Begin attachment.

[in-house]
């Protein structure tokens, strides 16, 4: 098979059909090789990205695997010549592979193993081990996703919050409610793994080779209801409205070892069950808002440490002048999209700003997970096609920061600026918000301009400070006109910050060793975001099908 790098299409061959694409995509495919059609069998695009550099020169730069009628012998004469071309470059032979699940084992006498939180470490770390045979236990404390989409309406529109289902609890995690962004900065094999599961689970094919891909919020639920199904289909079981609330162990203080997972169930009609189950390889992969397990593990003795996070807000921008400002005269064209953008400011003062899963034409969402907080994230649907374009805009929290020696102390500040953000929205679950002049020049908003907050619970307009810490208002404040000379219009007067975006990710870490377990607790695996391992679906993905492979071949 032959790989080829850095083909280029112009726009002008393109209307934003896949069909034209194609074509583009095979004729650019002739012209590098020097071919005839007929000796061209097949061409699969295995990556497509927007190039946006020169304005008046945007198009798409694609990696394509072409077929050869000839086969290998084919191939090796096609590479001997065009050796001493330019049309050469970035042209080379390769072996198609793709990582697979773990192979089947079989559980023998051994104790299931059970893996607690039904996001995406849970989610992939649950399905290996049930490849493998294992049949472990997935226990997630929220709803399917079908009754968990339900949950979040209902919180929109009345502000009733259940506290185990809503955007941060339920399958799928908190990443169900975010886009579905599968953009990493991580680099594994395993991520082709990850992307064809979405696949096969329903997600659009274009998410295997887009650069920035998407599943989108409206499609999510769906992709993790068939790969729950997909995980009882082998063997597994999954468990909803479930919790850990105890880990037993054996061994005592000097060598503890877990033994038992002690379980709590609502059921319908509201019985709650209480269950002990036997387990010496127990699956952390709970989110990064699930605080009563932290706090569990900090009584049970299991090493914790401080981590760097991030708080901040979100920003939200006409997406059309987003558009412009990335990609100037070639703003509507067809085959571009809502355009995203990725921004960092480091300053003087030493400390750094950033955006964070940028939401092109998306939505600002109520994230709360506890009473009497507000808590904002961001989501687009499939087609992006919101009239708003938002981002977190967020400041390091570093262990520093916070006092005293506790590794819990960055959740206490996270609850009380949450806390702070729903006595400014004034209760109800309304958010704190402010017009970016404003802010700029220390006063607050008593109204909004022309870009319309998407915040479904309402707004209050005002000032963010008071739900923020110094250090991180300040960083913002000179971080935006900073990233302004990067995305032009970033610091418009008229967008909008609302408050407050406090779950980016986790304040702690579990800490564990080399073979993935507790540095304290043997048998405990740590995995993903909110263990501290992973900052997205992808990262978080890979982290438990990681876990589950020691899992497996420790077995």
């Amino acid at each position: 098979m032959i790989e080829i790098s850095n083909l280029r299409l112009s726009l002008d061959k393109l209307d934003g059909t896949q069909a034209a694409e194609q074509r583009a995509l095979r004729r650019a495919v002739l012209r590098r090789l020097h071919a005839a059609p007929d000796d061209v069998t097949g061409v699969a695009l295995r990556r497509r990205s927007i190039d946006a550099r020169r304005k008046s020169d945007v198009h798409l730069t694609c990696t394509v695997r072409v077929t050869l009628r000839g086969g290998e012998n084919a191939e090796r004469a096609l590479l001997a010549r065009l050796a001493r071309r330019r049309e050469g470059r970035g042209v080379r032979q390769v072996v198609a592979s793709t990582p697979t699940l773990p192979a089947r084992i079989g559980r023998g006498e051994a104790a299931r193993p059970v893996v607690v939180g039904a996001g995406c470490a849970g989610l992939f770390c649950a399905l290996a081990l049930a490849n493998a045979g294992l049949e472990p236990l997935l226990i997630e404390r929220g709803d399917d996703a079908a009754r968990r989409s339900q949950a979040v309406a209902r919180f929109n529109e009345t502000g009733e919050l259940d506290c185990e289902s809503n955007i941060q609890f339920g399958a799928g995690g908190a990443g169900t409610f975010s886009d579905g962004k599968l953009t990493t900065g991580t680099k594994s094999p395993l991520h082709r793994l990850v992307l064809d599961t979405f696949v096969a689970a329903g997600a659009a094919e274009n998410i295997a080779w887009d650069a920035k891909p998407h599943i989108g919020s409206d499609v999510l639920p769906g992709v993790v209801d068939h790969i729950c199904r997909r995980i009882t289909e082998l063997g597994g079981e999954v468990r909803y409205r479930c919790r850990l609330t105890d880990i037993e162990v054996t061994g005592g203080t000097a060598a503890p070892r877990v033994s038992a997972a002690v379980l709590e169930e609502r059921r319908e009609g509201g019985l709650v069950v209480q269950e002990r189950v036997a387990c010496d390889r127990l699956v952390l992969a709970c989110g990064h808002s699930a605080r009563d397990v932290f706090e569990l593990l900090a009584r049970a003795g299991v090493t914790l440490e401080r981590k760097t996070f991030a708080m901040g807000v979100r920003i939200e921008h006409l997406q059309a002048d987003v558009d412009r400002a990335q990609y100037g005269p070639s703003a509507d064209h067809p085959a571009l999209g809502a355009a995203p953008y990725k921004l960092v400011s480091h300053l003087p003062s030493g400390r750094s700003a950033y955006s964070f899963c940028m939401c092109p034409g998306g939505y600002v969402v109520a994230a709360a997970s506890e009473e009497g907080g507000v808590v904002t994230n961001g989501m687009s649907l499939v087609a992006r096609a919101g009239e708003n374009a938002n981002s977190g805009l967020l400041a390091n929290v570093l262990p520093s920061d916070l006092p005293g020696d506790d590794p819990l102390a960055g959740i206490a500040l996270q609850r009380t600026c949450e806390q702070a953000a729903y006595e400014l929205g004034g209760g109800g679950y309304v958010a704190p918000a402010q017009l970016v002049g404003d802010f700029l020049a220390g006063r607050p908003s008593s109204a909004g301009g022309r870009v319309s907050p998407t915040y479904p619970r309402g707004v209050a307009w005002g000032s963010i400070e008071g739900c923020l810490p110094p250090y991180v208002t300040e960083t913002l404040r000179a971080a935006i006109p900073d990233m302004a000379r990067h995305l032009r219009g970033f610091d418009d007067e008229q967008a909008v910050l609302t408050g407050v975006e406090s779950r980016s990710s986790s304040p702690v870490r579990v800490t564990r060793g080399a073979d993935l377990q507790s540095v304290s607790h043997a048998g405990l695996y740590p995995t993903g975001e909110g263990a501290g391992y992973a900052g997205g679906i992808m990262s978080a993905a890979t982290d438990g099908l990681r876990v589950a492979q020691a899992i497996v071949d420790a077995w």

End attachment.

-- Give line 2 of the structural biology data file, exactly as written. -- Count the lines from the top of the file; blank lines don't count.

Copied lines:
């Protein structure tokens, strides 16, 4: 098979059909090789990205695997010549592979193993081990996703919050409610793994080779209801409205070892069950808002440490002048999209700003997970096609920061600026918000301009400070006109910050060793975001099908 790098299409061959694409995509495919059609069998695009550099020169730069009628012998004469071309470059032979699940084992006498939180470490770390045979236990404390989409309406529109289902609890995690962004900065094999599961689970094919891909919020639920199904289909079981609330162990203080997972169930009609189950390889992969397990593990003795996070807000921008400002005269064209953008400011003062899963034409969402907080994230649907374009805009929290020696102390500040953000929205679950002049020049908003907050619970307009810490208002404040000379219009007067975006990710870490377990607790695996391992679906993905492979071949 032959790989080829850095083909280029112009726009002008393109209307934003896949069909034209194609074509583009095979004729650019002739012209590098020097071919005839007929000796061209097949061409699969295995990556497509927007190039946006020169304005008046945007198009798409694609990696394509072409077929050869000839086969290998084919191939090796096609590479001997065009050796001493330019049309050469970035042209080379390769072996198609793709990582697979773990192979089947079989559980023998051994104790299931059970893996607690039904996001995406849970989610992939649950399905290996049930490849493998294992049949472990997935226990997630929220709803399917079908009754968990339900949950979040209902919180929109009345502000009733259940506290185990809503955007941060339920399958799928908190990443169900975010886009579905599968953009990493991580680099594994395993991520082709990850992307064809979405696949096969329903997600659009274009998410295997887009650069920035998407599943989108409206499609999510769906992709993790068939790969729950997909995980009882082998063997597994999954468990909803479930919790850990105890880990037993054996061994005592000097060598503890877990033994038992002690379980709590609502059921319908509201019985709650209480269950002990036997387990010496127990699956952390709970989110990064699930605080009563932290706090569990900090009584049970299991090493914790401080981590760097991030708080901040979100920003939200006409997406059309987003558009412009990335990609100037070639703003509507067809085959571009809502355009995203990725921004960092480091300053003087030493400390750094950033955006964070940028939401092109998306939505600002109520994230709360506890009473009497507000808590904002961001989501687009499939087609992006919101009239708003938002981002977190967020400041390091570093262990520093916070006092005293506790590794819990960055959740206490996270609850009380949450806390702070729903006595400014004034209760109800309304958010704190402010017009970016404003802010700029220390006063607050008593109204909004022309870009319309998407915040479904309402707004209050005002000032963010008071739900923020110094250090991180300040960083913002000179971080935006900073990233302004990067995305032009970033610091418009008229967008909008609302408050407050406090779950980016986790304040702690579990800490564990080399073979993935507790540095304290043997048998405990740590995995993903909110263990501290992973900052997205992808990262978080890979982290438990990681876990589950020691899992497996420790077995």